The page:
Bad4 is right that we must set the bar higher. Make it 3 dates, or whenever the cutoff is for getting the Shadchan out of the picture. A Shadchan looking to get a couple to date a few times will have to try just as hard to find compatible people as one who is looking to get people to marry. There might not be an complete overlap, but the two are similar enough. So the Shadchan will actually try to make marriages because trying to make marriages is a good proxy for trying to get people to date a few times. Moreover, the expected payout will increase because more couples go out 3 times than those that get married. So this might be a better system overall than the one we have in place right now and is better than the Hamodia’s pay per date idea..

  4. Only one little glitch in the thinking here. You are working on the assumption that all shadchanim charge money for their services. The reality is that the majority do not. “Volunteer” shadchanim far outnumber those who do this as a profession. Money, as an incentive, won’t work with this group.

  5. I’m with Dreamer. A token of appreciation after a couple of appropriate dates is more apropos.

    Though personally, I’d prefer money to flowers…

  6. I’ve always felt that if acquaintances took a more active role in bringing compatible people together, then we’d have less of a crisis.

    With that in mind, maybe more communities need to do what Baltimore is doing, and offer a bounty for successful matches. Not sure what their terms & conditions are — maybe the couple needs to be of a certain age? — but such incentives probably can’t hurt.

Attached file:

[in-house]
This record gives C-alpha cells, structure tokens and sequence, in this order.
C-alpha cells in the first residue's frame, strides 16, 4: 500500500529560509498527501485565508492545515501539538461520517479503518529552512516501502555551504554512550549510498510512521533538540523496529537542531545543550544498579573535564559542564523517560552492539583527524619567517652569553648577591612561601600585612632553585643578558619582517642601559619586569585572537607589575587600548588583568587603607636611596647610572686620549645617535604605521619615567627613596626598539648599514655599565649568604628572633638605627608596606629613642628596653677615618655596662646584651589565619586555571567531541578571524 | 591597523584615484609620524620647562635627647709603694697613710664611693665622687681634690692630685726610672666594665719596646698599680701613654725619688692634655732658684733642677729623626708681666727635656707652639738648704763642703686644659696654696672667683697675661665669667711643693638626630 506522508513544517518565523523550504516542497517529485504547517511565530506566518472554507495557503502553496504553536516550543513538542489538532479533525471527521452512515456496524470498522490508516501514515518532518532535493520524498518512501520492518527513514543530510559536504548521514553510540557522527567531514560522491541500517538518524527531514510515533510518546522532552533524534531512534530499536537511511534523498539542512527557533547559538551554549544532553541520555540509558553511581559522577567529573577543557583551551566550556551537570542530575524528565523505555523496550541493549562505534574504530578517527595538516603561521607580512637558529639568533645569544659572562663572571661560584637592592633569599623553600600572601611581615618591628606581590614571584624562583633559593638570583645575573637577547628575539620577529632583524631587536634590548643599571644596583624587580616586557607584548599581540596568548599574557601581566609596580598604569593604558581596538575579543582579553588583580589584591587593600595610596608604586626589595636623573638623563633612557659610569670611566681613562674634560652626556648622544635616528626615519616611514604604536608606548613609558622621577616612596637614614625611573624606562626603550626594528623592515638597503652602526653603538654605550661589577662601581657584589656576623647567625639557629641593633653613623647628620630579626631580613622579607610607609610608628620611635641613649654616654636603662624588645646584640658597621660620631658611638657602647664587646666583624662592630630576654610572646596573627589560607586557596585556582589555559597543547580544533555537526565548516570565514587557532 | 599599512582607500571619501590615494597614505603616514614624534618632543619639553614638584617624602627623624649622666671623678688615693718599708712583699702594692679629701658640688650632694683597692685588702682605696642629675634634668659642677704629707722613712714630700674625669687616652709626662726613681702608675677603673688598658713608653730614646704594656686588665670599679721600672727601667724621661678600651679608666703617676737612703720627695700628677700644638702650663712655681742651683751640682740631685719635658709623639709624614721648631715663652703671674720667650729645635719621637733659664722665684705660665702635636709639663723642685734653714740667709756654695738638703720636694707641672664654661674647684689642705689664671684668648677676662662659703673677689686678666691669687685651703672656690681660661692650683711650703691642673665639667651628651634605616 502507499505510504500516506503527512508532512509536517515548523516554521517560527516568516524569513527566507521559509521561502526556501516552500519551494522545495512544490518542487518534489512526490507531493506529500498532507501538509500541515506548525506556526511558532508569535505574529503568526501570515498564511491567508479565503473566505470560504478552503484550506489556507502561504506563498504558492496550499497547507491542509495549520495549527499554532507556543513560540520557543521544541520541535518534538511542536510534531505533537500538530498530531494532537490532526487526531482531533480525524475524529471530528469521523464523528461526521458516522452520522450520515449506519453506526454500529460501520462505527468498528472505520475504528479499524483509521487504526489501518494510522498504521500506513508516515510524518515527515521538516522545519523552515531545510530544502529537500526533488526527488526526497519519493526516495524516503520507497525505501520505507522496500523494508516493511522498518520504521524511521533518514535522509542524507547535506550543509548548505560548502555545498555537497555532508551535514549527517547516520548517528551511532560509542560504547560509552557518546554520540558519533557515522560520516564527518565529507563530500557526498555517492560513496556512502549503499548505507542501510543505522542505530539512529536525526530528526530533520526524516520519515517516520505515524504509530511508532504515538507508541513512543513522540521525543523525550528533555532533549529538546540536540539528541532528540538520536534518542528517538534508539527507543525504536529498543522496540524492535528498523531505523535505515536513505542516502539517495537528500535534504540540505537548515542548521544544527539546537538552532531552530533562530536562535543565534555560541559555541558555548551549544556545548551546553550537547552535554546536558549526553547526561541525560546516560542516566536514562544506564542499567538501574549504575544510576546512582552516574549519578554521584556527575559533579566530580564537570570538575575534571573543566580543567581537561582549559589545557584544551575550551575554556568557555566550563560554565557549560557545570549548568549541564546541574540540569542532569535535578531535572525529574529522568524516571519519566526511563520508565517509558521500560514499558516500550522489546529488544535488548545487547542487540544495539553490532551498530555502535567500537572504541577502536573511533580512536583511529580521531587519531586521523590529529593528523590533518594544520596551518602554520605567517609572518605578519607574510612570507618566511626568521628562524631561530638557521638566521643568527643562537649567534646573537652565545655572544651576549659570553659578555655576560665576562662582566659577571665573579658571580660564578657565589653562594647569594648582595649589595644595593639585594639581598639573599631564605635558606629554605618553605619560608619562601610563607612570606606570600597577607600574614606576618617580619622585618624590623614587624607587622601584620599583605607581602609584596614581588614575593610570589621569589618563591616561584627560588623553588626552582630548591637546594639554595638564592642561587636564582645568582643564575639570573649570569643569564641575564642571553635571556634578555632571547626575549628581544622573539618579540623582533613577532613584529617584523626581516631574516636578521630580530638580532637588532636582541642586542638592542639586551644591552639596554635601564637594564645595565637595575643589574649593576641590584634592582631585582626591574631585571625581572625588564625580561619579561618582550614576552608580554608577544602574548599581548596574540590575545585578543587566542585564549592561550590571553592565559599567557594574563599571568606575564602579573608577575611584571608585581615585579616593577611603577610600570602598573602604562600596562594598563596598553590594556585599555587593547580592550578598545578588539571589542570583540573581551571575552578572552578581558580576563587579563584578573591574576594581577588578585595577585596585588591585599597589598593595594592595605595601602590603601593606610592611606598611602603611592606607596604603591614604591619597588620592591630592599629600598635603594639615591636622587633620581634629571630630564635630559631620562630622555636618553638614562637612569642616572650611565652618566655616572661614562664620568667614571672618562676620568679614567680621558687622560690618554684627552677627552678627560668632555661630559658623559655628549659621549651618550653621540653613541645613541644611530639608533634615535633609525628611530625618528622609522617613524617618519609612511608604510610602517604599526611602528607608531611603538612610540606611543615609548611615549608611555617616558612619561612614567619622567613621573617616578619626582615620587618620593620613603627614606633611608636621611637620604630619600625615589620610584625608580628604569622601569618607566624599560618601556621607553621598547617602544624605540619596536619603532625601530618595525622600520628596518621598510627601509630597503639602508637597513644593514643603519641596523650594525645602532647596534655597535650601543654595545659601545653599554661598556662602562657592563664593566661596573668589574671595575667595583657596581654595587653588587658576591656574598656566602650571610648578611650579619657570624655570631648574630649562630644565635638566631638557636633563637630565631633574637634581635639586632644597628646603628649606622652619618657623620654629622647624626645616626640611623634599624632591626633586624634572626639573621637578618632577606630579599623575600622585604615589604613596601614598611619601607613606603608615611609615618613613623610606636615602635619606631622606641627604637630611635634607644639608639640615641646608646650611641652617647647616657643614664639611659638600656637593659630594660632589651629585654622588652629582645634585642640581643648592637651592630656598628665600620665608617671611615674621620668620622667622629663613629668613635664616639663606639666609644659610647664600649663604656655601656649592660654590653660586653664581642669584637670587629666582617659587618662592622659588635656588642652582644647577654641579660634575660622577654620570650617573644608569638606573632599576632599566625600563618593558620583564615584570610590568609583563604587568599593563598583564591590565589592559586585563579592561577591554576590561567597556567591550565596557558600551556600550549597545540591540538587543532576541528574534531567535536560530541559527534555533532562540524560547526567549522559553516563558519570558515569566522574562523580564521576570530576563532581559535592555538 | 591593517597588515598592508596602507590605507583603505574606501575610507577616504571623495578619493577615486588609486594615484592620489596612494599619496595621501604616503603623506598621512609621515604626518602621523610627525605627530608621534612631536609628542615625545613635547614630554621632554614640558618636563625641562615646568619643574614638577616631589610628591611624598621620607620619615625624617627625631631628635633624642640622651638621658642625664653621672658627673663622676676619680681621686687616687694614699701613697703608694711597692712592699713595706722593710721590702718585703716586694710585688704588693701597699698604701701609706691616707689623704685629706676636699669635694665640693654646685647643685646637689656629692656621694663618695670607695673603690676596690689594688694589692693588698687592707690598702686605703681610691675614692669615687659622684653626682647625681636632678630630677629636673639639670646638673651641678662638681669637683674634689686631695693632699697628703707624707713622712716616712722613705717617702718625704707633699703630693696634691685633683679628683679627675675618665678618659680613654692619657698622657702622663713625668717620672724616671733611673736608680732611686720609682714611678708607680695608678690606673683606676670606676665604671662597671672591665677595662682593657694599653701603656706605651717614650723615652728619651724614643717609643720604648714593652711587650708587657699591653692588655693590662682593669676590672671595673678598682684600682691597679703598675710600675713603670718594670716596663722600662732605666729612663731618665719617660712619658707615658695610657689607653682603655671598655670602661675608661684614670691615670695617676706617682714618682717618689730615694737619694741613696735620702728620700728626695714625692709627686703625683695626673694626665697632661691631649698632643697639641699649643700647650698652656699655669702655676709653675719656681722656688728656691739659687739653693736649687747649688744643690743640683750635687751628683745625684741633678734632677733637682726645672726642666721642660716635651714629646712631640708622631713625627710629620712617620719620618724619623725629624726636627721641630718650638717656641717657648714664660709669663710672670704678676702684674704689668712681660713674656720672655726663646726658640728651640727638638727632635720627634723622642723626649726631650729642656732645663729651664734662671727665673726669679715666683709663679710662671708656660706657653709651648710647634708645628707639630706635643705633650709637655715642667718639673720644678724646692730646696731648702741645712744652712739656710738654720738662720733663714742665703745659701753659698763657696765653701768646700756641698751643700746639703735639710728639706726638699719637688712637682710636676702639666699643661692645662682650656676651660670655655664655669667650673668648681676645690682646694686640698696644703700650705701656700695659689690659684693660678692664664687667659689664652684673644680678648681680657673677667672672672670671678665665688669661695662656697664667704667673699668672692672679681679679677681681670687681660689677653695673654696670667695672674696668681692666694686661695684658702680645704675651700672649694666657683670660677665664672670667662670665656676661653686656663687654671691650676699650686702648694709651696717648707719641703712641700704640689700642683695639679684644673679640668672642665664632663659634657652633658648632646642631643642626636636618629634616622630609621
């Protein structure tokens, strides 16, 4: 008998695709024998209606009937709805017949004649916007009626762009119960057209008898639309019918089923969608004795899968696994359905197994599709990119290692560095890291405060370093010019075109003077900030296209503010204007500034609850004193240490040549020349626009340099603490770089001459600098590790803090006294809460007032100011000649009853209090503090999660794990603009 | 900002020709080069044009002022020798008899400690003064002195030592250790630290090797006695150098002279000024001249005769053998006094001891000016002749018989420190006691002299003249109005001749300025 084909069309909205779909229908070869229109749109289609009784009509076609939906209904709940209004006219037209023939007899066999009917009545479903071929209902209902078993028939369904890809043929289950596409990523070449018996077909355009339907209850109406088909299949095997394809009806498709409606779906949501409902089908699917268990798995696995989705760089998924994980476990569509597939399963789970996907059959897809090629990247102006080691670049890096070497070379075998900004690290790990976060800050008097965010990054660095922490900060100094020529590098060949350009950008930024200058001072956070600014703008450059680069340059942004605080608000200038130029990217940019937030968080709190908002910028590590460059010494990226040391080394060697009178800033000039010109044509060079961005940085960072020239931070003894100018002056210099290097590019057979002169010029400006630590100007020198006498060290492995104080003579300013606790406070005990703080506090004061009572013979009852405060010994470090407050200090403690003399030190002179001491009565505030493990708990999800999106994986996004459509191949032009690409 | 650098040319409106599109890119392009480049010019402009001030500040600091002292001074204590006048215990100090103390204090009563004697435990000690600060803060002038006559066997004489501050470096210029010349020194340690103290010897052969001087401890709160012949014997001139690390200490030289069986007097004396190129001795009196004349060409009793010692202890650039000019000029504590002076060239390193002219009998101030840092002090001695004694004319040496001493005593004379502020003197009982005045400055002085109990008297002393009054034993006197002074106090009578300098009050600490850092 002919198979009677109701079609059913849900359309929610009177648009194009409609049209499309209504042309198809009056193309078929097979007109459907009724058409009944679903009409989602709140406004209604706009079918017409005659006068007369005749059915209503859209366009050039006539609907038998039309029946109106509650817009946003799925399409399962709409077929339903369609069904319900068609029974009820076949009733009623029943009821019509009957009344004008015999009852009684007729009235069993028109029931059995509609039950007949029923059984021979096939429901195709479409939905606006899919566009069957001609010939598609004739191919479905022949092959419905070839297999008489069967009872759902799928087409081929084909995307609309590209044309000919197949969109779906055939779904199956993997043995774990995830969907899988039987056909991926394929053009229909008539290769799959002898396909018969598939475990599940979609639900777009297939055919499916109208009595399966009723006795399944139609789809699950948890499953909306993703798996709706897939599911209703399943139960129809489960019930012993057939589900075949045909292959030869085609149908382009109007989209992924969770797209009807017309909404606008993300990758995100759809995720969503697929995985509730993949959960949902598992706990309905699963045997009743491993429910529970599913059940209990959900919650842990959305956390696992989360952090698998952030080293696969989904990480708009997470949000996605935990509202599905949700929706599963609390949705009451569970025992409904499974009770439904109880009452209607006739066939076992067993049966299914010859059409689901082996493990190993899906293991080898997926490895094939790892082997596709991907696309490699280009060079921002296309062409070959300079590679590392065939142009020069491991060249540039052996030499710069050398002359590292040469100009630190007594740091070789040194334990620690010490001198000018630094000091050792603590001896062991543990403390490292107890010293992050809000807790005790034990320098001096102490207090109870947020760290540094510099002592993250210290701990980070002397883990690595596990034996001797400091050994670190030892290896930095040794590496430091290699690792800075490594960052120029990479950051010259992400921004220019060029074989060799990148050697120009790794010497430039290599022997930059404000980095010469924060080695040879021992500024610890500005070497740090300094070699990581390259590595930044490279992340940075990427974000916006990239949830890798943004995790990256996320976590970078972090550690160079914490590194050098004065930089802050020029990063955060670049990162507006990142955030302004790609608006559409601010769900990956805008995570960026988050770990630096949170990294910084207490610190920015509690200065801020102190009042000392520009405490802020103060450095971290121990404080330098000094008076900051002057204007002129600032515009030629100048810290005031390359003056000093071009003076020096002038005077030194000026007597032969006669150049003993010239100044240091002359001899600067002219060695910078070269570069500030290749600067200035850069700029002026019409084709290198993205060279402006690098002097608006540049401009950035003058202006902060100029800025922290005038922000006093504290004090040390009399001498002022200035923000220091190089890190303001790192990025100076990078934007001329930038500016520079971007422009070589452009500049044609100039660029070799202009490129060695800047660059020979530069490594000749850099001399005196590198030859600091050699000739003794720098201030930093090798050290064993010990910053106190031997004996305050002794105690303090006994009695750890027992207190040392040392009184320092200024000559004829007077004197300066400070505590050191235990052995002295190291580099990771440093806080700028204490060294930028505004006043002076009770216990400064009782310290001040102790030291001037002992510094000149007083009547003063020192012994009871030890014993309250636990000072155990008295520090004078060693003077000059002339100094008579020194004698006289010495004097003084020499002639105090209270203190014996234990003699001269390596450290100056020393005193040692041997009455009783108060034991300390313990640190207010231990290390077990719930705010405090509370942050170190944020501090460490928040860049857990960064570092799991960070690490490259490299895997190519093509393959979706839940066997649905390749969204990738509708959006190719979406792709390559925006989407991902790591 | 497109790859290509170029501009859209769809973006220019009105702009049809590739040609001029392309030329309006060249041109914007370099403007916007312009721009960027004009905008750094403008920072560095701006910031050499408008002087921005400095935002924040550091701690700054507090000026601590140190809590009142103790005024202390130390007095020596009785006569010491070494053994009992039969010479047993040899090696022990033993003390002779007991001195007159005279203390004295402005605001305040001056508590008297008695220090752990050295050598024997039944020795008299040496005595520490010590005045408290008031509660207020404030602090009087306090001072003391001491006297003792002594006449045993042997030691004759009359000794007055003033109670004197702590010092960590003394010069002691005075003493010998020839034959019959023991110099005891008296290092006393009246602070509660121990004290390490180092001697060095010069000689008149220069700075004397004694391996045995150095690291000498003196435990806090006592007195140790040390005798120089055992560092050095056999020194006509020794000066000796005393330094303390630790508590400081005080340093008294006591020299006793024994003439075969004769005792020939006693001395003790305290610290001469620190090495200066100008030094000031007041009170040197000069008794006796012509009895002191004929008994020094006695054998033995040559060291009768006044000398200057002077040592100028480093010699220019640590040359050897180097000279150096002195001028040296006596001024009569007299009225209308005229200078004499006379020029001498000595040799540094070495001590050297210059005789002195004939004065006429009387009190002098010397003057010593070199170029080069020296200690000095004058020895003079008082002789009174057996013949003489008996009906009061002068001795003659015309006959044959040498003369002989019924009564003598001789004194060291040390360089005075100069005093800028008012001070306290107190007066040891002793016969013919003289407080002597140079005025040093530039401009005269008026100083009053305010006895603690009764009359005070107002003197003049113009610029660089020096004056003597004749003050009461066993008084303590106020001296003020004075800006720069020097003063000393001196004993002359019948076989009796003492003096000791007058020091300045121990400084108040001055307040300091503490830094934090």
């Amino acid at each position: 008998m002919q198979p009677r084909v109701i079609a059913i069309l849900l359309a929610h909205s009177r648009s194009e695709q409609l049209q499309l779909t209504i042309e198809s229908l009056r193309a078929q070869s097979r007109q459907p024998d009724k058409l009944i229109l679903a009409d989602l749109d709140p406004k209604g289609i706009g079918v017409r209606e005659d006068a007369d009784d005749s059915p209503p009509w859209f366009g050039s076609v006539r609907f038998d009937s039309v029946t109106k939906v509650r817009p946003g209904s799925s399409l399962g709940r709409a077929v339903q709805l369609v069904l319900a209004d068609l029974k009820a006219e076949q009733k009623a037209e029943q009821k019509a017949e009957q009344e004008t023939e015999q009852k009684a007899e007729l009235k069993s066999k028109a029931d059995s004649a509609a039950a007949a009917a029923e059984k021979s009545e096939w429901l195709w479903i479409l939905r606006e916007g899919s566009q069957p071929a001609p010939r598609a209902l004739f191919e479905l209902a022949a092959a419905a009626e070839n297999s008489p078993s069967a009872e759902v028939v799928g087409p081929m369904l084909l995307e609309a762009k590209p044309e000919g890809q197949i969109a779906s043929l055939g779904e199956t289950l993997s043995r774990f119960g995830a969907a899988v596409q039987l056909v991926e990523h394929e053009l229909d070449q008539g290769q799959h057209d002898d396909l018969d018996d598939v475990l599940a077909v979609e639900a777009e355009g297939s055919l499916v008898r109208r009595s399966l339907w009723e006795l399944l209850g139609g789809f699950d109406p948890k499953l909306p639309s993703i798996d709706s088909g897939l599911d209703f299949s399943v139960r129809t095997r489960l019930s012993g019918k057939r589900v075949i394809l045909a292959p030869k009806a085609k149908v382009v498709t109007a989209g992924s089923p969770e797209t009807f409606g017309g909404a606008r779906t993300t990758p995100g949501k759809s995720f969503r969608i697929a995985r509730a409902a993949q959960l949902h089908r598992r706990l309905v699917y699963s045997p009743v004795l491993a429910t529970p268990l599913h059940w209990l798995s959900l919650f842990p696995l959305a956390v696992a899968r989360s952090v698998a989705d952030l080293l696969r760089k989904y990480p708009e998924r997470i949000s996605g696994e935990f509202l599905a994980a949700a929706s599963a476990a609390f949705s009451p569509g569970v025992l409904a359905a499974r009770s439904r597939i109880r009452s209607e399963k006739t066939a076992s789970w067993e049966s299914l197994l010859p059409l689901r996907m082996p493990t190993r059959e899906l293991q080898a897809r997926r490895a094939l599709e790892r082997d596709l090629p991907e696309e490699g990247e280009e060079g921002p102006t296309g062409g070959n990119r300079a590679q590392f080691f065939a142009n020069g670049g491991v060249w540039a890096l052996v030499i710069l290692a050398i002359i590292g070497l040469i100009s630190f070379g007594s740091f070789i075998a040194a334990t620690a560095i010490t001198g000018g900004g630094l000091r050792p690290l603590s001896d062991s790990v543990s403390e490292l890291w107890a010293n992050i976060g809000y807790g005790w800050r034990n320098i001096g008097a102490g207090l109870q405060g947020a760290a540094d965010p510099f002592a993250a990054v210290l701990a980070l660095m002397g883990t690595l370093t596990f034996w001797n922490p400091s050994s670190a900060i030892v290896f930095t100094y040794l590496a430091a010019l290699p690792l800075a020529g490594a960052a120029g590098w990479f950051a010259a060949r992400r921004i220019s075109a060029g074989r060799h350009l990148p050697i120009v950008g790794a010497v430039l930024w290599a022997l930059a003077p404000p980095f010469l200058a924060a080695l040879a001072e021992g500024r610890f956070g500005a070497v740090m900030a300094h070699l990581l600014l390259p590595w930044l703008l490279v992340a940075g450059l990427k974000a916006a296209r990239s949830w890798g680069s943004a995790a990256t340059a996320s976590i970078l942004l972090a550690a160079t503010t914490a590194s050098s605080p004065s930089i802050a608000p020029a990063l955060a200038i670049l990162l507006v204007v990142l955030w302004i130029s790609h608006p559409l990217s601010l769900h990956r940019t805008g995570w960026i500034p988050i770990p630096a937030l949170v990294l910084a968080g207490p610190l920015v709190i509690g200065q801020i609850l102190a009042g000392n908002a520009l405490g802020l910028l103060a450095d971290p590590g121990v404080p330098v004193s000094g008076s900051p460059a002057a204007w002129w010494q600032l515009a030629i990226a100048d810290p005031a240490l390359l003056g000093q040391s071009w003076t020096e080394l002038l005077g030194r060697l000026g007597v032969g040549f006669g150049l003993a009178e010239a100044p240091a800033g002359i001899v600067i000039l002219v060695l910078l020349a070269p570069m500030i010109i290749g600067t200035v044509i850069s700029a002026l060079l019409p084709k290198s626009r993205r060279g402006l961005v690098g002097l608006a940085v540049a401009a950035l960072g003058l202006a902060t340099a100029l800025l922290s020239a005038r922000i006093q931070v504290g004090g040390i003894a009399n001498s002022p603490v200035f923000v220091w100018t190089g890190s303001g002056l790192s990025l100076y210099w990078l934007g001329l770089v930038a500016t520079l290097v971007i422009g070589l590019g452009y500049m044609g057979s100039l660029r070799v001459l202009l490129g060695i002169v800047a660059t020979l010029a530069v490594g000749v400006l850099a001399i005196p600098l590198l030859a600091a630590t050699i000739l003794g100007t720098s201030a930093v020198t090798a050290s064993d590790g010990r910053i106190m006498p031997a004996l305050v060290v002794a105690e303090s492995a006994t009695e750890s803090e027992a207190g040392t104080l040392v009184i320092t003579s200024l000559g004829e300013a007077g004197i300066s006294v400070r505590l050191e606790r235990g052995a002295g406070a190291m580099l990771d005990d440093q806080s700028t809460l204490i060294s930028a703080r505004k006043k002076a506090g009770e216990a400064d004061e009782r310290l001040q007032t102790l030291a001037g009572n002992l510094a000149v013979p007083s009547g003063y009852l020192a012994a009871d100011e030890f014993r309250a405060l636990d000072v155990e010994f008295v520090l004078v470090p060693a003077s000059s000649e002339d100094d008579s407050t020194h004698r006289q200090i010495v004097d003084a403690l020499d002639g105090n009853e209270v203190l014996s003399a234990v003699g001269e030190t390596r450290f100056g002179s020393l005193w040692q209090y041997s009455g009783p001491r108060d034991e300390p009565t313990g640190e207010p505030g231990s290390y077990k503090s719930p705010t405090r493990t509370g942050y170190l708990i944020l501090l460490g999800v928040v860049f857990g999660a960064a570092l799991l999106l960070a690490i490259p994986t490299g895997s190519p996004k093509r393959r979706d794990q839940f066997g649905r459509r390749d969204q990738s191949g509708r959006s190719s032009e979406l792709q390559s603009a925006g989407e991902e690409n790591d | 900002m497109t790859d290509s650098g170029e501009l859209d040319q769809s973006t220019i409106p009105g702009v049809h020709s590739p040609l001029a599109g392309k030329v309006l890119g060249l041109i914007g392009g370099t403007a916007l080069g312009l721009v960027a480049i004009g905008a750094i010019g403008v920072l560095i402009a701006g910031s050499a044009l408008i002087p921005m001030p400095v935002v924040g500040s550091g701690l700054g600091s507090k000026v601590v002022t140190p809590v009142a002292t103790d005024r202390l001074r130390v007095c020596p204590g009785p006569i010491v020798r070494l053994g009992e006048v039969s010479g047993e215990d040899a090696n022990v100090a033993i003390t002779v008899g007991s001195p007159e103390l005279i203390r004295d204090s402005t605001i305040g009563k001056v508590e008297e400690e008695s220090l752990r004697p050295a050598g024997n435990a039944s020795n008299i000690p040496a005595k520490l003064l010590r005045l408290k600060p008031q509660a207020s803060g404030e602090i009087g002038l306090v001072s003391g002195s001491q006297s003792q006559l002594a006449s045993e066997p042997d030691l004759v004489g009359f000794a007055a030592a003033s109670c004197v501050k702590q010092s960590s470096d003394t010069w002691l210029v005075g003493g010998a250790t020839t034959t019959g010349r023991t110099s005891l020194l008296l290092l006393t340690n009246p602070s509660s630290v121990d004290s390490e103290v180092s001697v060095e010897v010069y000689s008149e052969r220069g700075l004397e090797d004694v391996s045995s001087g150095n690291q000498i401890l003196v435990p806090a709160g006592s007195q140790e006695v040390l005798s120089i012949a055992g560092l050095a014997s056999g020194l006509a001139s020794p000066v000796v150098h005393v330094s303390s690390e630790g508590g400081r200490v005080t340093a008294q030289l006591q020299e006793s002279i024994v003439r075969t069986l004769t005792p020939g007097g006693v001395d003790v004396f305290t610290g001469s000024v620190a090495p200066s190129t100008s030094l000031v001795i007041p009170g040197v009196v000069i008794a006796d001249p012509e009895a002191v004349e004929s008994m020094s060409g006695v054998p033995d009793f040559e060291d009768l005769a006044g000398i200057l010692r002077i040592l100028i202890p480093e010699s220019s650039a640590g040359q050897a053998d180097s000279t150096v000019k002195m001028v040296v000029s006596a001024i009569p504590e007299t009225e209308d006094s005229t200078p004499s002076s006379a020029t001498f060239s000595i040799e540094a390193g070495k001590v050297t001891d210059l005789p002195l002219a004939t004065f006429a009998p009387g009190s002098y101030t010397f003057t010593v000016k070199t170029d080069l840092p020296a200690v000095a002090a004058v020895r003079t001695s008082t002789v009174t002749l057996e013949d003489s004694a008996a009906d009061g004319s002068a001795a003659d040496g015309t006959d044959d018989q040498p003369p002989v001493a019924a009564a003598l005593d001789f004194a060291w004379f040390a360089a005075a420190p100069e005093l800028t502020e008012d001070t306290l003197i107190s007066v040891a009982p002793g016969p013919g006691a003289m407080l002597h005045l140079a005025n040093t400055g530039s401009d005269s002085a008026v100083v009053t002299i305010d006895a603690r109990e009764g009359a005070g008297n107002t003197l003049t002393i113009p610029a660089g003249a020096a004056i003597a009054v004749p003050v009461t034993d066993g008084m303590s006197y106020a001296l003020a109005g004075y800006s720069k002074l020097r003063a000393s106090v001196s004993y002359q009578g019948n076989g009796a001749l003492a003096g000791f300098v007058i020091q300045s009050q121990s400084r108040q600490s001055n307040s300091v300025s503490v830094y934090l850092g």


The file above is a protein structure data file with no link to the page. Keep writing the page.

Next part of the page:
If a person didn’t want to accept the bounty, they could donate the money to tzedaka.

  7. Only one little glitch in the thinking here. You are working on the assumption that all shadchanim charge money for their services. The reality is that the majority do not. “Volunteer” shadchanim far outnumber those who do this as a profession. Money, as an incentive, won’t work with this group.

    But even the pro bono ones do it with the knowledge that they will receive some form of remuneration if the couple marries, so money does play a role.

  8. I personaly don’t think that this incentive will work in any sense of the word. (for that matter I’m not sure incentives work at all, but hey, I’m not someone who is particularly interested in aquiring or showing off wealth.)

  9. Nephtuli,
    The shidduch group to which I belong has no expectation of future remuneration nor may we ask for any. When people ask about the “cost” if a shidduch is made, we tell them that all we ask is that they give tzedaka to an organization that provides for poor kallahs, and the choice of what, when and how much is up to them. We don’t check up if they actually do so. Have some of my shidduchim given me a gift despite this? Yes, a gift, not money. And not necessarily an expensive gift either. The only time that money came into play was when a parent of means paid for my shidduch line phone bills for 6 months. Plenty of my shidduchim gave me nothing but a wedding invitation, and that’s fine too. And here is the ironic kicker. when I go to these weddings I give the couple a wedding present. My balance sheet is way in the negative column.

  10. The shadchan is paid for services the way a realtor is paid — the fee is only payable when the deal is done and the buyer and seller or renter and leaser are brought together to actually make the transaction legal and binding. Your real estate agent is not entitled to any money no matter how much effort is put in if there are no real results. That’s the business model. If they want to get paid for expenses, etc., they need a different model. BTW I believe they get way more than $2000. I’ve heard of $5000-$10,000 and even double that when it gets collected from both sides.

  11. I think that paying for a second or third date might encourage more people just to set up- but as profk stated, “The shidduch group to which I belong has no expectation of future remuneration nor may we ask for any”- and that is the way it should be.
    I appreciate those shadchanim who don’t do it for the payment- but for helping those singles build a bayis neeman b’yisroel. And, then when they do succeed in making a shidduch, the proper thing is to pay them- even though they didn’t ask for any money.
    But for those shadchanim who do it for the money- it’s a decent idea to pay for getting to the second-date stage.